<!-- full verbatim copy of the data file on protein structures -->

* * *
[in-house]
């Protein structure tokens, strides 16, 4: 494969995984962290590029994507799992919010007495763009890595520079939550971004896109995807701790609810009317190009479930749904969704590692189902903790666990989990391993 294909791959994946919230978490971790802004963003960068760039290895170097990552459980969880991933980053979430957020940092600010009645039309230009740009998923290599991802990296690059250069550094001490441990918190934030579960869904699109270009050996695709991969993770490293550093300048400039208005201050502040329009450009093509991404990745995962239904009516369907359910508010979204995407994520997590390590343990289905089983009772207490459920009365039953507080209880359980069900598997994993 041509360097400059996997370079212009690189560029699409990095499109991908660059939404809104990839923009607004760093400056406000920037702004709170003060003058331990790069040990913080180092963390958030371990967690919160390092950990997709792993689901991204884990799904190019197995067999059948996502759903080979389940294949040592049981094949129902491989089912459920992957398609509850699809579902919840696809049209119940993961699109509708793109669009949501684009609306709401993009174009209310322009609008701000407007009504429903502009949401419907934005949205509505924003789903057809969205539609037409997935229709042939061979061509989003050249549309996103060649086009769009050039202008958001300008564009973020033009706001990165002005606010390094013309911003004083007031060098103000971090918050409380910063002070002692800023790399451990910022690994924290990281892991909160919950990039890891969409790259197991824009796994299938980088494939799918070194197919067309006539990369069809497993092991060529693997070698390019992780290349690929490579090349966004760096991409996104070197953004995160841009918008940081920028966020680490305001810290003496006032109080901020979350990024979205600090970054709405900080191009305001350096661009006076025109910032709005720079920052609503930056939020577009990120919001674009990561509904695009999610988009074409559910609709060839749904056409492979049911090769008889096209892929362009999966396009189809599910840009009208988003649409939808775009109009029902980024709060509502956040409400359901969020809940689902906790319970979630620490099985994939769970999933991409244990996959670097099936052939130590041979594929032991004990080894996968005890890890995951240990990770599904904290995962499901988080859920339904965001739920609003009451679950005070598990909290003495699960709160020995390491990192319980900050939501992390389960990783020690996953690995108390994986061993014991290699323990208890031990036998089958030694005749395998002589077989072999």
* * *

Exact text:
[in-house]
């Protein structure tokens, strides 16, 4: 494969995984962290590029994507799992919010007495763009890595520079939550971004896109995807701790609810009317190009479930749904969704590692189902903790666990989990391993 294909791959994946919230978490971790802004963003960068760039290895170097990552459980969880991933980053979430957020940092600010009645039309230009740009998923290599991802990296690059250069550094001490441990918190934030579960869904699109270009050996695709991969993770490293550093300048400039208005201050502040329009450009093509991404990745995962239904009516369907359910508010979204995407994520997590390590343990289905089983009772207490459920009365039953507080209880359980069900598997994993 041509360097400059996997370079212009690189560029699409990095499109991908660059939404809104990839923009607004760093400056406000920037702004709170003060003058331990790069040990913080180092963390958030371990967690919160390092950990997709792993689901991204884990799904190019197995067999059948996502759903080979389940294949040592049981094949129902491989089912459920992957398609509850699809579902919840696809049209119940993961699109509708793109669009949501684009609306709401993009174009209310322009609008701000407007009504429903502009949401419907934005949205509505924003789903057809969205539609037409997935229709042939061979061509989003050249549309996103060649086009769009050039202008958001300008564009973020033009706001990165002005606010390094013309911003004083007031060098103000971090918050409380910063002070002692800023790399451990910022690994924290990281892991909160919950990039890891969409790259197991824009796994299938980088494939799918070194197919067309006539990369069809497993092991060529693997070698390019992780290349690929490579090349966004760096991409996104070197953004995160841009918008940081920028966020680490305001810290003496006032109080901020979350990024979205600090970054709405900080191009305001350096661009006076025109910032709005720079920052609503930056939020577009990120919001674009990561509904695009999610988009074409559910609709060839749904056409492979049911090769008889096209892929362009999966396009189809599910840009009208988003649409939808775009109009029902980024709060509502956040409400359901969020809940689902906790319970979630620490099985994939769970999933991409244990996959670097099936052939130590041979594929032991004990080894996968005890890890995951240990990770599904904290995962499901988080859920339904965001739920609003009451679950005070598990909290003495699960709160020995390491990192319980900050939501992390389960990783020690996953690995108390994986061993014991290699323990208890031990036998089958030694005749395998002589077989072999």